So I have been working hard on making time for physical activity for my kids when I get home from work. I used to simply get home, put cartoons on (for the kids:)), start cleaning up the messes from the day, make dinner, clean up from dinner, run the kids a bath and then do my best to wrangle them into bed at a decent time. Now I consider myself a relatively intelligent person. I know about the benefits of physical activity and I’m fully aware of the positive impact that physical and mental stimulation would have on the girl’s desire to, actually eat their dinner, and increase the likelihood that they would be happy to go to bed…so I recently made the conscious decision to take them out of the house every day after work, either to the YMCA or to the park.

A few days back we opted for the park, it was one of the last beautiful days of the week, it was also going be a great time for me to sit in the sunshine and read my book for a half-hour. On our way to the park I thought it would be nice to have a coffee with my book, so we made a slight detour to the Tim Horton’s close to our house. Now normally a trip through the drive-thru at this particular Tim’s would be about 3-5 minutes. I often opt for drive-thru over going inside because…well…

I’m lazy and I can’t be bothered to unbuckle my children, cross them safely through the parking lot, keep them still in the lineup and then lead them back safely through the parking lot with my hot beverage, to then buckle them back up, all of which would take longer then any drive-thru.

So there we were waiting our turn, 3 cars between us and the order screen; when I quickly realized that something was not quite right we weren’t moving…no one was.

Here in lies the ultimate in coffee drinker decision-making, which must be done before moving forward to a place in line where I am pinned in and must commit to the process… I had some choices… 1 – I could decide to leave the line up and either take my chances inside, which you already know I am not a fan of, or 2 – decide against coffee all together and 3 – stay and take my chances. (there of course is another option where I could have driven for 5 minutes to the next Tim Horton’s and take my chances there). I analysed my situation…”girls are super happy in the back seat we could probably manage a few more minutes of buckled in peace, this is the closest Tim’s to the park and if I turn on some good music maybe we can have a little dance party’.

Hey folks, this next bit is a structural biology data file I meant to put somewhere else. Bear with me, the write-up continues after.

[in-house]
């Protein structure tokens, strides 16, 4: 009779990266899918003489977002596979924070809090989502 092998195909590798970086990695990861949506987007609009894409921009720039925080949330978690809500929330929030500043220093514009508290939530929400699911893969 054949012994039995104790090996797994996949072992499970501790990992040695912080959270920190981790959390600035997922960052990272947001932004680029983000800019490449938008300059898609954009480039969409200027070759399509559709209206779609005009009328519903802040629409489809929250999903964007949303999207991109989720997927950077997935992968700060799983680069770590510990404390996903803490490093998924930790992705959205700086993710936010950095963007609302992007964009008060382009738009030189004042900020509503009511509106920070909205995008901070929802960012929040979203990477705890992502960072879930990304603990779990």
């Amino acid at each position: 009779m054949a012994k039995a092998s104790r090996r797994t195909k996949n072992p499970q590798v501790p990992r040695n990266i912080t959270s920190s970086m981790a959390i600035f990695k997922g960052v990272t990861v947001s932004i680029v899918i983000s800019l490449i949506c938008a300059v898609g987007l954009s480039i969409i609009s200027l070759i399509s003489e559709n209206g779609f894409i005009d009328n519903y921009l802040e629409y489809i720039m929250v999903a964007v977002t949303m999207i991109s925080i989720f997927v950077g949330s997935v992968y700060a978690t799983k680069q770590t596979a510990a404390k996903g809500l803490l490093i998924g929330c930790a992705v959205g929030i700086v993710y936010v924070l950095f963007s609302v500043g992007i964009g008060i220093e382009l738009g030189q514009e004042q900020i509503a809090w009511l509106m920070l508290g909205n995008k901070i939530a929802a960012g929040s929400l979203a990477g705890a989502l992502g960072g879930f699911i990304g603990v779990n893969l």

So I opted to stay in the line and wait my turn. Five minutes goes by and we finally move up 2 car lengths. I think to myself “In seconds I am sure this line will regain it’s normal speed of less than one minute per customer…

I am pretty sure they time this shit, I have seen the clock beside the drive-thru window”.

Now I will admit my patience was starting to wear a little thin and I started to doubt my decision to stay. My oldest then asks for the Shake, Shake, Shake song (you know what I’m talking about Taylor Swift fans!!) which I happily put on, if for nothing else a little distraction from our situation (the irony does not escape me…so ya feel free to roll your eyes at me :)).

We finally get to the order screen, I place my order, 1 coffee and 1 muffin,

(the girls told me they didn’t need any donuts because they are going to the park…seriously who is raising these children??? clearly not me, who is willing to wait for 10 minutes just to order a pumpkin spice muffin because I am addicted to the icing they squirt inside!).

We move a few inches forward after placing our order and I realize that we are stuck just far enough to say we have moved forward but not far enough to give the car behind us a chance to order…he is stuck in drive-thru limbo…I feel bad. I believe that this may have been what prompted my release of tension in the form of an agitated non-specific yell out to the universe…

“Come On, For Crying Out Loud, What is Taking So Long!!!!!!!”